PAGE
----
Arbitrary Stupid Goal is an ode to unconventionality and an elegy to Greenwich Village in the 1970s and '80s, which was crime-riddled but also 'a very tolerant place' ... Shopsin's portraits of her inimitable, larger-than-life father, Ken, and his dear friend, Willy, form the heart of this book. Willy was a fixture at The Store, an honorary granddad, mixed-race womanizer, con artist, and nightclub singer with 'a deep voice made for singing "Old Man River"... like Paul Robeson's, only softer. But just as powerful and sad' ... Shopsin has written a loose narrative whose half-blank pages meander through some of the things that have given her life joy and meaning...Rest assured that Arbitrary Stupid Goal is actually neither arbitrary nor stupid.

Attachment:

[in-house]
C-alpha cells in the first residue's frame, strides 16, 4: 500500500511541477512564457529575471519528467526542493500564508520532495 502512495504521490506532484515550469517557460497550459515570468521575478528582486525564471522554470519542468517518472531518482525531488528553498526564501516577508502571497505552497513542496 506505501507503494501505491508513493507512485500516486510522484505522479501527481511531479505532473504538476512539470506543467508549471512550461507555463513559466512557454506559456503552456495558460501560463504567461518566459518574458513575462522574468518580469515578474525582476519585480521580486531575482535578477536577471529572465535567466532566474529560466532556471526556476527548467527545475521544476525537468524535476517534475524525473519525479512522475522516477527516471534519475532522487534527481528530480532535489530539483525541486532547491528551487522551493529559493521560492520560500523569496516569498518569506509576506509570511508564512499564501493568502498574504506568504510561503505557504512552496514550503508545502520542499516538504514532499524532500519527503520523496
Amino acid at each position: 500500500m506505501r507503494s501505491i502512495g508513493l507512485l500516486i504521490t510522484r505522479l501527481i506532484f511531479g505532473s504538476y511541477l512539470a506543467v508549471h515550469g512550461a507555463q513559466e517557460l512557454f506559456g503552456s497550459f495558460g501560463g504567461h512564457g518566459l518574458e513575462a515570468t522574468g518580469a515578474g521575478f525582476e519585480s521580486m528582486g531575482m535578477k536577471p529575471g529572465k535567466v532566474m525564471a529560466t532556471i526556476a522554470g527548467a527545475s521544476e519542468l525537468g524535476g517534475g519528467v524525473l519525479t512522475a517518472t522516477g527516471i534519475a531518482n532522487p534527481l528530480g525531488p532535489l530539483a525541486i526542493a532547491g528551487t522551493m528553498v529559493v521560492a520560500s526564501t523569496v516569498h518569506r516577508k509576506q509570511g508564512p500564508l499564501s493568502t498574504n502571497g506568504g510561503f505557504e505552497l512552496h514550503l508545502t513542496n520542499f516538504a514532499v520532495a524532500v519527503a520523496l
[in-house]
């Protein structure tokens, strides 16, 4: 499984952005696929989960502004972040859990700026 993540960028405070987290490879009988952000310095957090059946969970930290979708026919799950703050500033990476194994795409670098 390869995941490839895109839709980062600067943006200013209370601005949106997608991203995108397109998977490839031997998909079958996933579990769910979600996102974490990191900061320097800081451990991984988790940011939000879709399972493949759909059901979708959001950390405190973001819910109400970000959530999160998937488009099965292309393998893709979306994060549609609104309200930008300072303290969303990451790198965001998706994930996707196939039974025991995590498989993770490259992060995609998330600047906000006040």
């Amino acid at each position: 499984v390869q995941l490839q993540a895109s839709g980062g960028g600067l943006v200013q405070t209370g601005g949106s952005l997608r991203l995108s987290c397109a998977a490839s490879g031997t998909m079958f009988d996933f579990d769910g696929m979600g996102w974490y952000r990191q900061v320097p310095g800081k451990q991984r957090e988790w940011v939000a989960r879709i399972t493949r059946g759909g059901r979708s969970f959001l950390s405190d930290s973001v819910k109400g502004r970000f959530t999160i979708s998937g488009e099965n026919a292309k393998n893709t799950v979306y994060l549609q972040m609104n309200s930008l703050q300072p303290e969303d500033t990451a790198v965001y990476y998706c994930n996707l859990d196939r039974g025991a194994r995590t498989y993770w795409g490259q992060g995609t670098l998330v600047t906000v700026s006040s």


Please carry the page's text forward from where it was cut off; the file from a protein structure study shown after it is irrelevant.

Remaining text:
This is a book of fleeting anecdotes told in short paragraphs. Often, Shopsin stops writing halfway down the page. Her approach prevents Shopsin from developing much momentum, a problem that’s accentuated by her narrative detours … Though her writing about Willy is sometimes moving, Shopsin’s appraisal of the neighborhood’s transformation doesn’t go very deep. Meanwhile, it’s hard to understand her decision to include periodic accounts of unremarkable journeys she’s taken in the U.S. and Europe. There are single-sentence paragraphs throughout the book, but in these sections they can be exasperatingly twee … The book’s capriciousness makes a little more sense when, at the very end, Shopsin explains her title.
Shopsin weaves a marvelous patchwork quilt of stories about a Manhattan that doesn't exist anymore ... Her narrative reads like prose poetry with the rhythm of a jazz song: much of each page is left blank, as if to emphasize the words she doesn't use; the arrangement of her spare, blunt paragraphs conjures vivid pictures throughout ... The seemingly disparate tales come together into an artistic ode to a way of life that people now living in New York City might never experience.